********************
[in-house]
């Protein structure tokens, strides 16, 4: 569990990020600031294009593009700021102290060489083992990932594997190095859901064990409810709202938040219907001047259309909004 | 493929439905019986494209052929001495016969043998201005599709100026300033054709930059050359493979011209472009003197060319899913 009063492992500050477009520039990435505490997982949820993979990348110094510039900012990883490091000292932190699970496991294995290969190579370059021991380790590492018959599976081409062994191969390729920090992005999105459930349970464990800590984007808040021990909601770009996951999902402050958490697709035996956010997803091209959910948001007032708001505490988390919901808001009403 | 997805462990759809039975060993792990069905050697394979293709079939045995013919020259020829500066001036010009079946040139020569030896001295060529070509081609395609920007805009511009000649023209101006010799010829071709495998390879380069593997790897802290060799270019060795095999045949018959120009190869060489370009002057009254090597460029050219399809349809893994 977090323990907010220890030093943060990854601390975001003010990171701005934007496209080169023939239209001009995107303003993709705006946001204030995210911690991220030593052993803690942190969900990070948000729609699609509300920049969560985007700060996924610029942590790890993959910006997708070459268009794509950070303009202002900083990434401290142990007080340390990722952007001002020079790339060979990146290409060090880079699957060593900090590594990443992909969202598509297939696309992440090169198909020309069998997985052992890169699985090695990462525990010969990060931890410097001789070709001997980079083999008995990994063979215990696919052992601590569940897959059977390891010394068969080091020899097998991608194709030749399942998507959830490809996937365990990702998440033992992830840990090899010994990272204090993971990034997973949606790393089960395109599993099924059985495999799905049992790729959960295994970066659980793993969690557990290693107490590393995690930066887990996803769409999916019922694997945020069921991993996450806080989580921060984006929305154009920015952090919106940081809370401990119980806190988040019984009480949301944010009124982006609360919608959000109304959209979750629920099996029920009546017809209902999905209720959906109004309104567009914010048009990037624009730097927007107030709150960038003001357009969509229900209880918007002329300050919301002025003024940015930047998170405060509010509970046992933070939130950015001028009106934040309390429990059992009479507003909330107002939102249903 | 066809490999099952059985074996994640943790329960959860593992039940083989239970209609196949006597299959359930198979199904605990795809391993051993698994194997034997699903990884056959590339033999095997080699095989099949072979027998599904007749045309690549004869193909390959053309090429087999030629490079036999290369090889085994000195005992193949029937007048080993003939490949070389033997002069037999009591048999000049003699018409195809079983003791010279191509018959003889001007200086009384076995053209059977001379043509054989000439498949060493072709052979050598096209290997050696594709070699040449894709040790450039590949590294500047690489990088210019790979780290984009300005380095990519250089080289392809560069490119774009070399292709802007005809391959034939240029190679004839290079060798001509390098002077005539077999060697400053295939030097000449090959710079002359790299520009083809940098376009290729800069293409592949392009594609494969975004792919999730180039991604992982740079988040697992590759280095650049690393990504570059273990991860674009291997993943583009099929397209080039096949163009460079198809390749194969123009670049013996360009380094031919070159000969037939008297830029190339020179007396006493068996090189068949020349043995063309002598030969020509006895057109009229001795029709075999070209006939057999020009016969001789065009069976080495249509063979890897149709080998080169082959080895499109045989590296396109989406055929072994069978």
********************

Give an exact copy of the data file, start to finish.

[in-house]
């Protein structure tokens, strides 16, 4: 569990990020600031294009593009700021102290060489083992990932594997190095859901064990409810709202938040219907001047259309909004 | 493929439905019986494209052929001495016969043998201005599709100026300033054709930059050359493979011209472009003197060319899913 009063492992500050477009520039990435505490997982949820993979990348110094510039900012990883490091000292932190699970496991294995290969190579370059021991380790590492018959599976081409062994191969390729920090992005999105459930349970464990800590984007808040021990909601770009996951999902402050958490697709035996956010997803091209959910948001007032708001505490988390919901808001009403 | 997805462990759809039975060993792990069905050697394979293709079939045995013919020259020829500066001036010009079946040139020569030896001295060529070509081609395609920007805009511009000649023209101006010799010829071709495998390879380069593997790897802290060799270019060795095999045949018959120009190869060489370009002057009254090597460029050219399809349809893994 977090323990907010220890030093943060990854601390975001003010990171701005934007496209080169023939239209001009995107303003993709705006946001204030995210911690991220030593052993803690942190969900990070948000729609699609509300920049969560985007700060996924610029942590790890993959910006997708070459268009794509950070303009202002900083990434401290142990007080340390990722952007001002020079790339060979990146290409060090880079699957060593900090590594990443992909969202598509297939696309992440090169198909020309069998997985052992890169699985090695990462525990010969990060931890410097001789070709001997980079083999008995990994063979215990696919052992601590569940897959059977390891010394068969080091020899097998991608194709030749399942998507959830490809996937365990990702998440033992992830840990090899010994990272204090993971990034997973949606790393089960395109599993099924059985495999799905049992790729959960295994970066659980793993969690557990290693107490590393995690930066887990996803769409999916019922694997945020069921991993996450806080989580921060984006929305154009920015952090919106940081809370401990119980806190988040019984009480949301944010009124982006609360919608959000109304959209979750629920099996029920009546017809209902999905209720959906109004309104567009914010048009990037624009730097927007107030709150960038003001357009969509229900209880918007002329300050919301002025003024940015930047998170405060509010509970046992933070939130950015001028009106934040309390429990059992009479507003909330107002939102249903 | 066809490999099952059985074996994640943790329960959860593992039940083989239970209609196949006597299959359930198979199904605990795809391993051993698994194997034997699903990884056959590339033999095997080699095989099949072979027998599904007749045309690549004869193909390959053309090429087999030629490079036999290369090889085994000195005992193949029937007048080993003939490949070389033997002069037999009591048999000049003699018409195809079983003791010279191509018959003889001007200086009384076995053209059977001379043509054989000439498949060493072709052979050598096209290997050696594709070699040449894709040790450039590949590294500047690489990088210019790979780290984009300005380095990519250089080289392809560069490119774009070399292709802007005809391959034939240029190679004839290079060798001509390098002077005539077999060697400053295939030097000449090959710079002359790299520009083809940098376009290729800069293409592949392009594609494969975004792919999730180039991604992982740079988040697992590759280095650049690393990504570059273990991860674009291997993943583009099929397209080039096949163009460079198809390749194969123009670049013996360009380094031919070159000969037939008297830029190339020179007396006493068996090189068949020349043995063309002598030969020509006895057109009229001795029709075999070209006939057999020009016969001789065009069976080495249509063979890897149709080998080169082959080895499109045989590296396109989406055929072994069978």